Recently Lynn Shepherd author of the novels A Treacherous Likeness and A Fatal Likeness wrote an article for Huffington Post in which she calls for well known author of the Harry Potter series JK Rowling to stop writing adult novels, see the original article here. Examples of JK Rowling’s adult novels would be The Casual Vacancy, and Cuckoo’s Calling which she wrote under the pseudonym Robert Galbraith.
The whole of Shepherds article seems insistent that JK Rowlings success as an author is directly responsible for the lack of success of other lesser known authors. What I feel Shepherd either fails, or refuses to take into account is that Rowling was right there when her first book got published, I feel the need to remind any and all who are reading this article that before Philosophers Stone was published Rowling was living off of State Benefits, the UK’s edition of Welfare. Even though she is very popular now and is getting wads of cash hand over fist from the publishing of all of her young adult novels plus her adult novels, she sends a substantial portion of those monies to various charities. One of which she is the President of Gingerbread, which helps single mothers.
Shepherds argument is basically that anytime JK Rowlings name gets attached to anything literary it takes away attention from other novels, novels she states deserve more attention. Shepherd also states flat out that she has not read a word of the Harry Potter series, and than goes on to comment on how it’s a “shame” adults are reading the books. Shepherd even implies that she has not read any work written by Rowling.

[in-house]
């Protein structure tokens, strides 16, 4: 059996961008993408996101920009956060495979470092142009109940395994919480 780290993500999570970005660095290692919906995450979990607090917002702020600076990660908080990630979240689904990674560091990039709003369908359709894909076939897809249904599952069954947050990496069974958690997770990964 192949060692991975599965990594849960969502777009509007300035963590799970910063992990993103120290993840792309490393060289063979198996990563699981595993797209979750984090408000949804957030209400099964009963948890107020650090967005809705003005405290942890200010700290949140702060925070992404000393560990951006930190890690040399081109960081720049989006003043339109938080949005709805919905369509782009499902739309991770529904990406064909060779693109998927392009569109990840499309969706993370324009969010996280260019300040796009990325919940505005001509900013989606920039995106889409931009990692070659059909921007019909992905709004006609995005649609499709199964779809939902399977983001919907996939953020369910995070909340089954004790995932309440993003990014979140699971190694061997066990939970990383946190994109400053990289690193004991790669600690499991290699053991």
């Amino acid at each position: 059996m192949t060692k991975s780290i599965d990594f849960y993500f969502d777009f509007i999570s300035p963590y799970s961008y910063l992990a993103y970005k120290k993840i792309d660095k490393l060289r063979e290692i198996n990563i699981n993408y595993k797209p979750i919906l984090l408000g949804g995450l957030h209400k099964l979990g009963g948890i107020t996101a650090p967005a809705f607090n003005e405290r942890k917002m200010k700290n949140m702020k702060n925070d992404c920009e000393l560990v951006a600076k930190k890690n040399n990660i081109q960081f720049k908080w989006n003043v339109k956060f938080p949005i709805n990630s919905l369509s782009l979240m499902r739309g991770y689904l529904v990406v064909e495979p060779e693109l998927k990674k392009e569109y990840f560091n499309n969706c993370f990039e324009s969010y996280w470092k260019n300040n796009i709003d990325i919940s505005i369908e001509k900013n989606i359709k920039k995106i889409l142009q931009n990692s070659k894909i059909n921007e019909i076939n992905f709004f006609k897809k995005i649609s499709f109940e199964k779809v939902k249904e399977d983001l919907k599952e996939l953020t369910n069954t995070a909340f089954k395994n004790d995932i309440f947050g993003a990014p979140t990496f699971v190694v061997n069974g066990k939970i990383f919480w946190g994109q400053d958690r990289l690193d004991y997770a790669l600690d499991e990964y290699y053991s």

Nevertheless she does raise a valid point in that well known authors often get the lions share of readerships. No one can deny that, its the same with Stephen King and Dean Koontz, Anne Rice and Stephenie Meyer, Cassandra Clare and Rick Riordan. Each and every one of these authors is well known, and their books can often be seen prominently displayed in your local book store. It’s easy to see how an up and coming author would get easily frustrated by the apparent over-exposure of these authors, but that’s no reason to go on an apparent warpath. Instead new novelists should look and see what else they could be doing? Often times whirlwind exposure is a mouse click away on Facebook, just saying.